NEW YORK - Jobs shed by U.S. private employers in February dropped from the prior month, while U.S. firms' planned layoffs fell to the lowest since 2006, suggesting the job market may be starting to recover.
Private employers cut 20,000 jobs in February, compared with 60,000 jobs losses in January, the report by ADP, a payroll processor, showed on Wednesday. The 20,000 jobs was in line with the median estimate.
This is a positive sign that we are turning the corner toward job growth, said David Resler, chief economist at Nomura Securities International in New York.
In the same month, the number of planned layoffs at U.S. firms fell to the lowest level since July 2006, according to a report from global outplacement consultancy Challenger, Gray & Christmas, Inc.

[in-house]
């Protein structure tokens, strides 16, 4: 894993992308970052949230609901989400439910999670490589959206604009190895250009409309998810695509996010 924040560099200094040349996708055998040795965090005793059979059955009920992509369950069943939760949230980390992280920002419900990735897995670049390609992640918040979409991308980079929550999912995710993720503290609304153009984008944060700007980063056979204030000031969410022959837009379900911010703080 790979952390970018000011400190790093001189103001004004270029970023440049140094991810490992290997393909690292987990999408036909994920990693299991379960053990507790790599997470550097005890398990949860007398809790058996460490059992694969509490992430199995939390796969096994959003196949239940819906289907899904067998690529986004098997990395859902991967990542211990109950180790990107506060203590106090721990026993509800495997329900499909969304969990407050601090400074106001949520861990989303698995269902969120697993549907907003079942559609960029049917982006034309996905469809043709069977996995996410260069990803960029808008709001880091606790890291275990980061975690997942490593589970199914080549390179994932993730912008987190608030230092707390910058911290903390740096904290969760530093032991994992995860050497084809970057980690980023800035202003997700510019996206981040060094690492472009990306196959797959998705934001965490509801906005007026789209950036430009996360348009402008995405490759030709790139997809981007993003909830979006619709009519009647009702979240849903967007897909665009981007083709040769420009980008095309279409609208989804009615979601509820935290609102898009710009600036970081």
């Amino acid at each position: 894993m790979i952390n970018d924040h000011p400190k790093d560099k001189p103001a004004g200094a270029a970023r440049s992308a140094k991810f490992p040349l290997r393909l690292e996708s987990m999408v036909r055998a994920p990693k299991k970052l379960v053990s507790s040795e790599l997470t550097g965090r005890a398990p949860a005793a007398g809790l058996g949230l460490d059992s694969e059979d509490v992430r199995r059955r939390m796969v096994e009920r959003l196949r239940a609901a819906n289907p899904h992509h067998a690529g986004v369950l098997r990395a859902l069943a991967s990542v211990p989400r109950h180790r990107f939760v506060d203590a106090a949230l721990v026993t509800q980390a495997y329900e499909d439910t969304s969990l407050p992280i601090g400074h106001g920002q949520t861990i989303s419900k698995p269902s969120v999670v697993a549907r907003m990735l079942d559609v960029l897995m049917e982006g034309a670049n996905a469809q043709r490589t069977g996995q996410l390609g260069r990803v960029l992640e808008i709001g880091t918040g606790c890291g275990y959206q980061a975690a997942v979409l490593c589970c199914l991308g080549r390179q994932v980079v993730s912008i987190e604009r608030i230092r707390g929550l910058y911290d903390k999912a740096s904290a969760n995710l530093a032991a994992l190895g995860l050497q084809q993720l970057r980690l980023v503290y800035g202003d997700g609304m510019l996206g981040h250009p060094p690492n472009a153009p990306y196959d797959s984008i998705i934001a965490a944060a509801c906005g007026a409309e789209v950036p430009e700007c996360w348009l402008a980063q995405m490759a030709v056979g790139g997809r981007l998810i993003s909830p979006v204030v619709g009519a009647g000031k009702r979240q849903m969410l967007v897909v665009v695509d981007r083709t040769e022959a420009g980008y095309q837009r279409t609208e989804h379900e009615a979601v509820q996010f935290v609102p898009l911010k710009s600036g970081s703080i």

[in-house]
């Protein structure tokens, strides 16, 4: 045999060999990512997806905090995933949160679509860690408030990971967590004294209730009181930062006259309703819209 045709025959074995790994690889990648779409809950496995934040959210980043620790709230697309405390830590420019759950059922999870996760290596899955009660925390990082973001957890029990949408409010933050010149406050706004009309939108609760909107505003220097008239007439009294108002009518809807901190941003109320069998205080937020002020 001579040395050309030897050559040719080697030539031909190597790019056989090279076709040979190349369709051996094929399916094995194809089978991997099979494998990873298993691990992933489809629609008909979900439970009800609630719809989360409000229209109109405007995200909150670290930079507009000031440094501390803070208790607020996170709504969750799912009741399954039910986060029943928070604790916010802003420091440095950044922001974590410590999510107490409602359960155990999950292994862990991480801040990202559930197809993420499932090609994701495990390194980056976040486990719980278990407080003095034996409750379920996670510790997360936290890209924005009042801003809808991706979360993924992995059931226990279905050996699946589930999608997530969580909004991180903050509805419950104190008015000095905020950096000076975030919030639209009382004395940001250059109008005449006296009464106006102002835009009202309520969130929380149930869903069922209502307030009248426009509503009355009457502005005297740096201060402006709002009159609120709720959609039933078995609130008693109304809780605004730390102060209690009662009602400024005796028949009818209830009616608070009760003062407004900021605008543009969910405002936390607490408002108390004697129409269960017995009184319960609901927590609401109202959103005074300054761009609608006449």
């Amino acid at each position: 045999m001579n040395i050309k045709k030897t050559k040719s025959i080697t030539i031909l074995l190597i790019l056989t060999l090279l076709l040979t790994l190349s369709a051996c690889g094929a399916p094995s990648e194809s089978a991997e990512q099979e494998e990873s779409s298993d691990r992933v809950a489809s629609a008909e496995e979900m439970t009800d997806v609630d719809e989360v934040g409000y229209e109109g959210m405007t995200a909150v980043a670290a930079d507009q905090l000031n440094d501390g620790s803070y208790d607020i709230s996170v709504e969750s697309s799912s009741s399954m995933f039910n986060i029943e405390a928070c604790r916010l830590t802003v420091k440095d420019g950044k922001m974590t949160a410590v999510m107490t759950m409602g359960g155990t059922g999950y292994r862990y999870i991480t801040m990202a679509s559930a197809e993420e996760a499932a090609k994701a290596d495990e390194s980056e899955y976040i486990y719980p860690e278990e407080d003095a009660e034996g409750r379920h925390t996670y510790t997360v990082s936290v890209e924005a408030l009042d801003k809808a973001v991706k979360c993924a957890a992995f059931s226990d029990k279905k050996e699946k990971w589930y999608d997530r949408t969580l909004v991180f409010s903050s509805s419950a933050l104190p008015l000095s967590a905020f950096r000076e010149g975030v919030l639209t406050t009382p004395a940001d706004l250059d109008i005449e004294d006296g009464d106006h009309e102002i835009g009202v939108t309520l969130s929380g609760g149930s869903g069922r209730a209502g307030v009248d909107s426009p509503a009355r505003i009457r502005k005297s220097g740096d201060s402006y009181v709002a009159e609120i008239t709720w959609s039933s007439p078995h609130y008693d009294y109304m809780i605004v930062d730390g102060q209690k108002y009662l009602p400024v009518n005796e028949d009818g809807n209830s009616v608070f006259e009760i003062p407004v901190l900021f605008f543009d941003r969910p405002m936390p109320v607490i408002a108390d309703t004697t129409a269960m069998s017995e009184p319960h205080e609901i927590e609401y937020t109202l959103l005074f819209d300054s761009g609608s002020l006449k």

The report also said employers appear to have shifted away from downsizing and may be poised to start adding workers.
U.S. stocks were slightly higher after the data, while the dollar briefly gained versus the yen, and U.S. Treasuries eased.
Even though some sectors of the economy, including manufacturing, have been recovering from the worst U.S. economic downturn since the 1930s, the job market has remained weak, with unemployment near 10 percent.
On Friday, the Labor Department is scheduled to release monthly non-farm payrolls, the most closely watched measure of the country's labor market.
Joel Prakken, chairman of Macroeconomic Advisers LLC, which developed the private sector report with ADP, said on a conference call that recent severe winter storms had little impact on the private sector report but could have a sizable effect on Friday's payrolls data.
(Reporting by Caroline Valetkevitch; additional reporting by Leah Schnurr and Rodrigo Campos; editing by Jeffrey Benkoe)